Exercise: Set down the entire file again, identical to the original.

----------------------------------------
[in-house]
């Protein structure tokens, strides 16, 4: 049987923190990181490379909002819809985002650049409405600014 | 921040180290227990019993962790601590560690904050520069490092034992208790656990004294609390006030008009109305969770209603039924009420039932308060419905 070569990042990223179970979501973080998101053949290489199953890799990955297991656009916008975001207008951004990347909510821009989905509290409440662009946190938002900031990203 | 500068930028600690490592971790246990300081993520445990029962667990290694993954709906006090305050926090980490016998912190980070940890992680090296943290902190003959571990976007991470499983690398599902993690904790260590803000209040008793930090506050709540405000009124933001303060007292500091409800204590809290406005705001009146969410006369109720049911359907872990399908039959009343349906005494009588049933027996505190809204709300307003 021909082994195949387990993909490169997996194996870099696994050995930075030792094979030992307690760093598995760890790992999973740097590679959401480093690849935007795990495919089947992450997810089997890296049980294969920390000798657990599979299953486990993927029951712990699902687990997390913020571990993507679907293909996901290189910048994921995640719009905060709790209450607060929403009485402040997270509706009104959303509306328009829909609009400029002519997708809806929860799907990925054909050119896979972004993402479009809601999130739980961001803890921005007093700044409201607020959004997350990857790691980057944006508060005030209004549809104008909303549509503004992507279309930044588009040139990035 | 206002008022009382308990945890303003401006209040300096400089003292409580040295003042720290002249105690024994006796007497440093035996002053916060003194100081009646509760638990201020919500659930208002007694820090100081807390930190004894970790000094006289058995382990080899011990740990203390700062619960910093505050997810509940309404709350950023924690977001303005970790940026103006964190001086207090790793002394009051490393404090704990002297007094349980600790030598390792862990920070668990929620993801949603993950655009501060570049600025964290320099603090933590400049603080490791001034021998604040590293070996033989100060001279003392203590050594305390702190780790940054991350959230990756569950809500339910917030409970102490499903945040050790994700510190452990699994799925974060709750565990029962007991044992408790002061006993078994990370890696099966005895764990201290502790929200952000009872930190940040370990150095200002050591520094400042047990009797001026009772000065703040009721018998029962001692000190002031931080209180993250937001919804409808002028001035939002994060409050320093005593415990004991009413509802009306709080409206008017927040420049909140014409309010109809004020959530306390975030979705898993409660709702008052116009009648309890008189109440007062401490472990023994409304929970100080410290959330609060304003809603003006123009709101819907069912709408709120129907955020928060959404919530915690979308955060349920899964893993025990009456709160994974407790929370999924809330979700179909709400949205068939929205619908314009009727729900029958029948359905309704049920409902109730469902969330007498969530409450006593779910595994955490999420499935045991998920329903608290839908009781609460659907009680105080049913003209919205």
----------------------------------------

[in-house]
């Protein structure tokens, strides 16, 4: 049987923190990181490379909002819809985002650049409405600014 | 921040180290227990019993962790601590560690904050520069490092034992208790656990004294609390006030008009109305969770209603039924009420039932308060419905 070569990042990223179970979501973080998101053949290489199953890799990955297991656009916008975001207008951004990347909510821009989905509290409440662009946190938002900031990203 | 500068930028600690490592971790246990300081993520445990029962667990290694993954709906006090305050926090980490016998912190980070940890992680090296943290902190003959571990976007991470499983690398599902993690904790260590803000209040008793930090506050709540405000009124933001303060007292500091409800204590809290406005705001009146969410006369109720049911359907872990399908039959009343349906005494009588049933027996505190809204709300307003 021909082994195949387990993909490169997996194996870099696994050995930075030792094979030992307690760093598995760890790992999973740097590679959401480093690849935007795990495919089947992450997810089997890296049980294969920390000798657990599979299953486990993927029951712990699902687990997390913020571990993507679907293909996901290189910048994921995640719009905060709790209450607060929403009485402040997270509706009104959303509306328009829909609009400029002519997708809806929860799907990925054909050119896979972004993402479009809601999130739980961001803890921005007093700044409201607020959004997350990857790691980057944006508060005030209004549809104008909303549509503004992507279309930044588009040139990035 | 206002008022009382308990945890303003401006209040300096400089003292409580040295003042720290002249105690024994006796007497440093035996002053916060003194100081009646509760638990201020919500659930208002007694820090100081807390930190004894970790000094006289058995382990080899011990740990203390700062619960910093505050997810509940309404709350950023924690977001303005970790940026103006964190001086207090790793002394009051490393404090704990002297007094349980600790030598390792862990920070668990929620993801949603993950655009501060570049600025964290320099603090933590400049603080490791001034021998604040590293070996033989100060001279003392203590050594305390702190780790940054991350959230990756569950809500339910917030409970102490499903945040050790994700510190452990699994799925974060709750565990029962007991044992408790002061006993078994990370890696099966005895764990201290502790929200952000009872930190940040370990150095200002050591520094400042047990009797001026009772000065703040009721018998029962001692000190002031931080209180993250937001919804409808002028001035939002994060409050320093005593415990004991009413509802009306709080409206008017927040420049909140014409309010109809004020959530306390975030979705898993409660709702008052116009009648309890008189109440007062401490472990023994409304929970100080410290959330609060304003809603003006123009709101819907069912709408709120129907955020928060959404919530915690979308955060349920899964893993025990009456709160994974407790929370999924809330979700179909709400949205068939929205619908314009009727729900029958029948359905309704049920409902109730469902969330007498969530409450006593779910595994955490999420499935045991998920329903608290839908009781609460659907009680105080049913003209919205």